What's Love Got to Do with It?

Salma Gundi's picture

Some would argue that a loving personal God could not allow the existence of evil and social injustice. Others blame an omnipotent God for malignancies like terrorism and the trafficking of young girls for sexual slavery. God foreknew evil. By the act of creation, God instilled evil's feasibility. But does that make Him responsible for it? Not according to 1 John 2:16.

Enter: Free Will. Some may scoff at the notion, as if by supplying it God has given us license to misbehave. But free will does not hinder God’s ability to encroach upon choice. He can stop the madness anytime he chooses. And let’s not forget Jesus Christ—the one who endured more suffering than any other due to humanity’s free will.  We can’t blame God for creaturely abuse of freedom. Just because God allows evil, it doesn’t mean He approves of it. God could make us obey him perforce. But perhaps he wants us to obey him out of love and adoration instead. B.J. Oropeza contends that neither love for God, nor the desire for godliness could exist without free will.

Well what about temptation—why does God allow it if he expects us to live in holiness? Doesn’t temptation guarantee failure? God created humans, but he did not create humanity’s sin nature. He knows we can’t live without erring. He also knows Satan will not stop tempting us. And although he may not always demagnetize temptation, God does provide a way out of unrighteous behavior (1 Cor. 10:13).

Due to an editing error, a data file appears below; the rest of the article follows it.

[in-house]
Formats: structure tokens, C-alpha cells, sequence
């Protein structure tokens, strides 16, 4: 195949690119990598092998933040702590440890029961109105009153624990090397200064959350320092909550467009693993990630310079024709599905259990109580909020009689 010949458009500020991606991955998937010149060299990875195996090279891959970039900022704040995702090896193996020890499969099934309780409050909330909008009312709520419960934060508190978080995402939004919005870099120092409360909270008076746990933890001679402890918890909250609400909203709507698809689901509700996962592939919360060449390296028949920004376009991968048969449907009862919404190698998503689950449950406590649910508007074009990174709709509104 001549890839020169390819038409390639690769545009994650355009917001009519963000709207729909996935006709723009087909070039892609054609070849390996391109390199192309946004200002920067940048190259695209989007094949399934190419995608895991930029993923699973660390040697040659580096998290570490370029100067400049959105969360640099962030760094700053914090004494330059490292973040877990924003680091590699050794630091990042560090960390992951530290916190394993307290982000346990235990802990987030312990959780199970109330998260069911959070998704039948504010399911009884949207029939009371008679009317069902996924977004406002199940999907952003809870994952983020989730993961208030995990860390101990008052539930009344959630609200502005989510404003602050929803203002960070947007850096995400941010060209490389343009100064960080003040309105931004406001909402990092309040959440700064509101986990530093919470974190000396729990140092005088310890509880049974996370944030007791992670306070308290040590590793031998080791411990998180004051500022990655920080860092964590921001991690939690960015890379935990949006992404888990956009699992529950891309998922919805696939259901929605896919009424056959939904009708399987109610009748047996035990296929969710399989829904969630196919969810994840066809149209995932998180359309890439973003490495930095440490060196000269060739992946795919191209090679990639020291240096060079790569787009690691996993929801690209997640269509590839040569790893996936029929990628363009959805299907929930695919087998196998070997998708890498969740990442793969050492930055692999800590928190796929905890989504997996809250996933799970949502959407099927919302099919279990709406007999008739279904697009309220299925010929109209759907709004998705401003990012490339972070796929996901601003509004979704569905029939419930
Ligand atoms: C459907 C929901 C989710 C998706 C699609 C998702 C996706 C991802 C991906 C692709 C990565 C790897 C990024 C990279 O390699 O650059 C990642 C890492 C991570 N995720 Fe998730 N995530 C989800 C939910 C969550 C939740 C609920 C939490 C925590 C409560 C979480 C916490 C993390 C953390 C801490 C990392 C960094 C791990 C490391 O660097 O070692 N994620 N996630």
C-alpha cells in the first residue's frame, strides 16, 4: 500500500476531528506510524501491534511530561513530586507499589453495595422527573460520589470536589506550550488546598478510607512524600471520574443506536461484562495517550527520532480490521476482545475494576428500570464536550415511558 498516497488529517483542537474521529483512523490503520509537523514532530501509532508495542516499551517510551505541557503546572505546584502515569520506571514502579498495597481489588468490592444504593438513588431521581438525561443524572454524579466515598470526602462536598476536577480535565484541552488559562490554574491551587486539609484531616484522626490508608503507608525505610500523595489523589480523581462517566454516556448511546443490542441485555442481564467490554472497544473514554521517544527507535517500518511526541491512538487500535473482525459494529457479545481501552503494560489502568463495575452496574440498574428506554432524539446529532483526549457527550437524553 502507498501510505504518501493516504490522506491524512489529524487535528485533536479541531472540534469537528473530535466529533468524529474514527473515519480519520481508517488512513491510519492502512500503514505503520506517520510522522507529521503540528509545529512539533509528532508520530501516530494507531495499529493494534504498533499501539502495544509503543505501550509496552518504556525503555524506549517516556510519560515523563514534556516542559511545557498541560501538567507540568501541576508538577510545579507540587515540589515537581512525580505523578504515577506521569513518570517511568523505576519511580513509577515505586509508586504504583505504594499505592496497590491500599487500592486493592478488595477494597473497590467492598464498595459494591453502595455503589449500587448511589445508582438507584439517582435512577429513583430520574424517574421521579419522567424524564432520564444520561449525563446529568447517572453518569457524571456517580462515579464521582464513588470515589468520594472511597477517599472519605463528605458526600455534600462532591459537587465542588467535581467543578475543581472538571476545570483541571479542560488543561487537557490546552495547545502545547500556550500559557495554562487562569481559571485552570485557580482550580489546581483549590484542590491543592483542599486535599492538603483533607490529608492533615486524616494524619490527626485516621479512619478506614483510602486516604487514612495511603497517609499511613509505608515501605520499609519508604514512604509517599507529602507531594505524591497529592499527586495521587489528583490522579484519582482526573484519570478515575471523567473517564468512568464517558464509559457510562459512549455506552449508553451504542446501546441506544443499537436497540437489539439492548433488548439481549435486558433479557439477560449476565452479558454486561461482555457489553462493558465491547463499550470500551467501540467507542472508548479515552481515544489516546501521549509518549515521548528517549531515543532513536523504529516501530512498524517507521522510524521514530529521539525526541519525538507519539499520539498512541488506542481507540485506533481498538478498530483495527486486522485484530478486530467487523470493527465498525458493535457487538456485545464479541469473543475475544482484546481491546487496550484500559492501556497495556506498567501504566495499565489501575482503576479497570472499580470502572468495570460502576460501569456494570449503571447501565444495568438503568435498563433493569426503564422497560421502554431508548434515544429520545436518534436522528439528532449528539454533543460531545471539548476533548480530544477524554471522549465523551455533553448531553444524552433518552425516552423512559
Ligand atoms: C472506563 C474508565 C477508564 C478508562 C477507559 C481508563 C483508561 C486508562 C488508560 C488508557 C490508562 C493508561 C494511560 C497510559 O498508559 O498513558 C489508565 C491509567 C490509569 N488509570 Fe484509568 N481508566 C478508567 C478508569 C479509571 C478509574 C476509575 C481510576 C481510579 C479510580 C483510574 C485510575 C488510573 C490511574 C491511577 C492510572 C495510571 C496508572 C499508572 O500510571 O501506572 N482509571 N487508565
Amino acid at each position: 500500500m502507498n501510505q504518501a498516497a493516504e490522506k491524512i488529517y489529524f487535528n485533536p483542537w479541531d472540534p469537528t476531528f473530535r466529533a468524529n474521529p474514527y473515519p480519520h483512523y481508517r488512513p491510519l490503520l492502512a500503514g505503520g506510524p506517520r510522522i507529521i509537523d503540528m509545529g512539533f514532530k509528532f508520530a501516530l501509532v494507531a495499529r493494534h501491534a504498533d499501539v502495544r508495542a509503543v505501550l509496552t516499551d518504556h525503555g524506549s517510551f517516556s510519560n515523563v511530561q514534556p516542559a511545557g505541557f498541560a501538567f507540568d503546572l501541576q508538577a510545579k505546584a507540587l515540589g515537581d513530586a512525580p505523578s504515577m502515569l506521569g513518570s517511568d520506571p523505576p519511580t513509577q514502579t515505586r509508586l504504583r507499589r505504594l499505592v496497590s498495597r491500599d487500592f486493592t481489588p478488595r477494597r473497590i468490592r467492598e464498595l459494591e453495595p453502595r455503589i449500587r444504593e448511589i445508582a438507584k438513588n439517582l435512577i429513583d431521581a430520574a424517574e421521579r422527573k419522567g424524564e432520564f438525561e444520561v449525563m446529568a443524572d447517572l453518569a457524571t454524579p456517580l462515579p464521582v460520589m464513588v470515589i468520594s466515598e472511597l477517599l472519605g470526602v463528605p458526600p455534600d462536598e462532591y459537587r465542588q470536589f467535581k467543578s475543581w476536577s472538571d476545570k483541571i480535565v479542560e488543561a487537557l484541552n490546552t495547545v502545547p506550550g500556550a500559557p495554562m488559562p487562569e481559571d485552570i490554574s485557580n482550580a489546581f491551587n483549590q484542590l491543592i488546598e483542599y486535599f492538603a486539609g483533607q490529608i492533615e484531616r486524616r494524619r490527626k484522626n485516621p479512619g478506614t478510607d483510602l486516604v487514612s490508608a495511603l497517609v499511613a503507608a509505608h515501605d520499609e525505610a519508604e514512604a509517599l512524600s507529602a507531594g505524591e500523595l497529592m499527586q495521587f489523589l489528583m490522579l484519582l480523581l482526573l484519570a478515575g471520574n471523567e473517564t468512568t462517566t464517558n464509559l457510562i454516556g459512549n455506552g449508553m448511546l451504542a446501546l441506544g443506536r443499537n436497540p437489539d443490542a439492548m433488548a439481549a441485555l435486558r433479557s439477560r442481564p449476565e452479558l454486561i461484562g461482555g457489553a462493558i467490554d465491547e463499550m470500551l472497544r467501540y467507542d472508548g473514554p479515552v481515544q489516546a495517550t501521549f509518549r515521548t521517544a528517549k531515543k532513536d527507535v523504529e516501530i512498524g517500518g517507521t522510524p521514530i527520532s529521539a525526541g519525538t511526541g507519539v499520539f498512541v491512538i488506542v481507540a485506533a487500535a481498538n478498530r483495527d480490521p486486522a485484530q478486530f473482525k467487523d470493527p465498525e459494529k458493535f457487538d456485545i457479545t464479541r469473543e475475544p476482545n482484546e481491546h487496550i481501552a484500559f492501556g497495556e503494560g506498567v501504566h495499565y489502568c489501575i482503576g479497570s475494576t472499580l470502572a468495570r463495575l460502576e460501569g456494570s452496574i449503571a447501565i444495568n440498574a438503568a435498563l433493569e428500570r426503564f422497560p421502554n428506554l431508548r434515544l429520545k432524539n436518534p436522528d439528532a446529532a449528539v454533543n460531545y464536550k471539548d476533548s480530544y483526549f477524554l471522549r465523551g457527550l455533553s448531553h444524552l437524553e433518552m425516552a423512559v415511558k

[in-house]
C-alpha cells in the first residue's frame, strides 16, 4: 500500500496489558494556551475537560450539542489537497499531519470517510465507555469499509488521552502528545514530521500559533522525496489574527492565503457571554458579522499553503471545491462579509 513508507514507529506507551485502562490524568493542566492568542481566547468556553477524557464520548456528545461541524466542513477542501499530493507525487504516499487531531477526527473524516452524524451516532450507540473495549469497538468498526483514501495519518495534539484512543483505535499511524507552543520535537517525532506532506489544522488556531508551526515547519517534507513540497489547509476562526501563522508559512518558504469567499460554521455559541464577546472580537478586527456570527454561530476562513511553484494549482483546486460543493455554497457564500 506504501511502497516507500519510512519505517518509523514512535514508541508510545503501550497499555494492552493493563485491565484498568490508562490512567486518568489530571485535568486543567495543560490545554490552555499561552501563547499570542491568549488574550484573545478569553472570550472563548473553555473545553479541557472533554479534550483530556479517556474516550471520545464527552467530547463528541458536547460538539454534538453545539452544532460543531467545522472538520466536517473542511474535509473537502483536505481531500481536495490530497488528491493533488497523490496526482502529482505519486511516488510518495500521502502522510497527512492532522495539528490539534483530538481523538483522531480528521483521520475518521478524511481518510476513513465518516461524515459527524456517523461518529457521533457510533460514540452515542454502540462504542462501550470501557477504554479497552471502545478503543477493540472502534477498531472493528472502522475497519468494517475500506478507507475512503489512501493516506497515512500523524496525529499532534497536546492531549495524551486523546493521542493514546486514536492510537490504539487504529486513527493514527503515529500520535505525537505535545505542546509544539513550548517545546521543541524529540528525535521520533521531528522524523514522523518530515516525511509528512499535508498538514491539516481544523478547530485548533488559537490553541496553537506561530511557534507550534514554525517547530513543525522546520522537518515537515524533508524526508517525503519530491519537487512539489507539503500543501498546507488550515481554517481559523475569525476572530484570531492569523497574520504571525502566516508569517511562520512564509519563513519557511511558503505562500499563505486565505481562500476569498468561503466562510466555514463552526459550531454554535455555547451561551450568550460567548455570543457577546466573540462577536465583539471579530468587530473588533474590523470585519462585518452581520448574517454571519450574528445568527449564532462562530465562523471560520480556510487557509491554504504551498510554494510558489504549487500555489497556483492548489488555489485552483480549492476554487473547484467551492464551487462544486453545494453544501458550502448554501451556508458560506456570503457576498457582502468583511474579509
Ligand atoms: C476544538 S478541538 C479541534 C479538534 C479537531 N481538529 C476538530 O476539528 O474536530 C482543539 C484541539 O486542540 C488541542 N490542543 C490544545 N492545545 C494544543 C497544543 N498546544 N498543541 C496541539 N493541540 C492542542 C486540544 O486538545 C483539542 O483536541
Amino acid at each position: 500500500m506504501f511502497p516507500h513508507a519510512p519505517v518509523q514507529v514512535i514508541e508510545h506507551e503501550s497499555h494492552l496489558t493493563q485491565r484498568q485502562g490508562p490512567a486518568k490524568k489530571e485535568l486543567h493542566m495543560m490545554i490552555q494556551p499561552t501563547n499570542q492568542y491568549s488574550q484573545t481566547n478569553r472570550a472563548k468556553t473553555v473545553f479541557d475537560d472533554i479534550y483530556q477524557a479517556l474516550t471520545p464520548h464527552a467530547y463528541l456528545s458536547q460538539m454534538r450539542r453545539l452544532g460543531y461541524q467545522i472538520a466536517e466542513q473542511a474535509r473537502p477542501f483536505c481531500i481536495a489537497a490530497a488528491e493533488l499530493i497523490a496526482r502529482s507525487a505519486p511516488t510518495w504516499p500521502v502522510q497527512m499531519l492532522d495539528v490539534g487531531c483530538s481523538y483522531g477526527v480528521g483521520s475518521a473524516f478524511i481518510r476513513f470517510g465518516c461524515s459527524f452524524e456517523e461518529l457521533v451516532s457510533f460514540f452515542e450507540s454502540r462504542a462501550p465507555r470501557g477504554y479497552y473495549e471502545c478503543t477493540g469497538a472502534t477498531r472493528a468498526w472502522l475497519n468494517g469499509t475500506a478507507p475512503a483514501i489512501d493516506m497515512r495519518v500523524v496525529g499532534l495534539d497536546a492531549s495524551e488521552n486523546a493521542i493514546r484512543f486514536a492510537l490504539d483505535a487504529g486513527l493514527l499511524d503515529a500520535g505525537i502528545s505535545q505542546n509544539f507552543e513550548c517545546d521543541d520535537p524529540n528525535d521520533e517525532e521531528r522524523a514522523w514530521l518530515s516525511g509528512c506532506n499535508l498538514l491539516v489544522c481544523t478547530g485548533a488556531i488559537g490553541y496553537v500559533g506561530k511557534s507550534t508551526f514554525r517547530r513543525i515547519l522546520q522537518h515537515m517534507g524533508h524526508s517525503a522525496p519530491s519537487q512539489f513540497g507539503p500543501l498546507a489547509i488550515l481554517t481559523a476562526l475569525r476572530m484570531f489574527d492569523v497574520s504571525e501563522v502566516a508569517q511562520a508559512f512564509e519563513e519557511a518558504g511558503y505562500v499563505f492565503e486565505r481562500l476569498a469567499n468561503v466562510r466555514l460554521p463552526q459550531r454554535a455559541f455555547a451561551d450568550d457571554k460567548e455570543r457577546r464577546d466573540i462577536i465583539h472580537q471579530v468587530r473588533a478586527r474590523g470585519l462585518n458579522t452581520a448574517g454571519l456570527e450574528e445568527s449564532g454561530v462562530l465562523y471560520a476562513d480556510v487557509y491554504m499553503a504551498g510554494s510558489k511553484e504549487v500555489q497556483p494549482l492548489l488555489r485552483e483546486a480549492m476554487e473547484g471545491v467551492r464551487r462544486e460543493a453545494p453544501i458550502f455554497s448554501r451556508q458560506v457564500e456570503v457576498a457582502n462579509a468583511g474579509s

According to Randy Alcorn, God did not create Satan and demons. God created holy angels. Lucifer and many angels, in choosing to defy God, became Satan and demons. Lucifer and Eve chose to sin. Remember, both of these creatures God created as good (Gen. 1:31). Evil cannot exist without God, and some would argue this makes a sovereign God culpable for evil. But a Holy God cannot create evil.  

Jesus came to save us from the devil (1 John 3:8). In atoning for sin, Jesus breaks demonic powers, and forgives and frees captives (Heb. 2:14-15.) He may not choose to hinder Satan according to our timelines. But we can rest assured that after God has employed evil for his own purposes, he will destroy Satan and his puppets (Rev. 21: 1-8). In the meantime, it may help to remember that suffering has consummate worth in God’s plan. (James 1:2-4; 1 Pet. 1:6-7). Perhaps God allows evil for the same reason he allows pain—for our redemption (translation: because he loves us.)  

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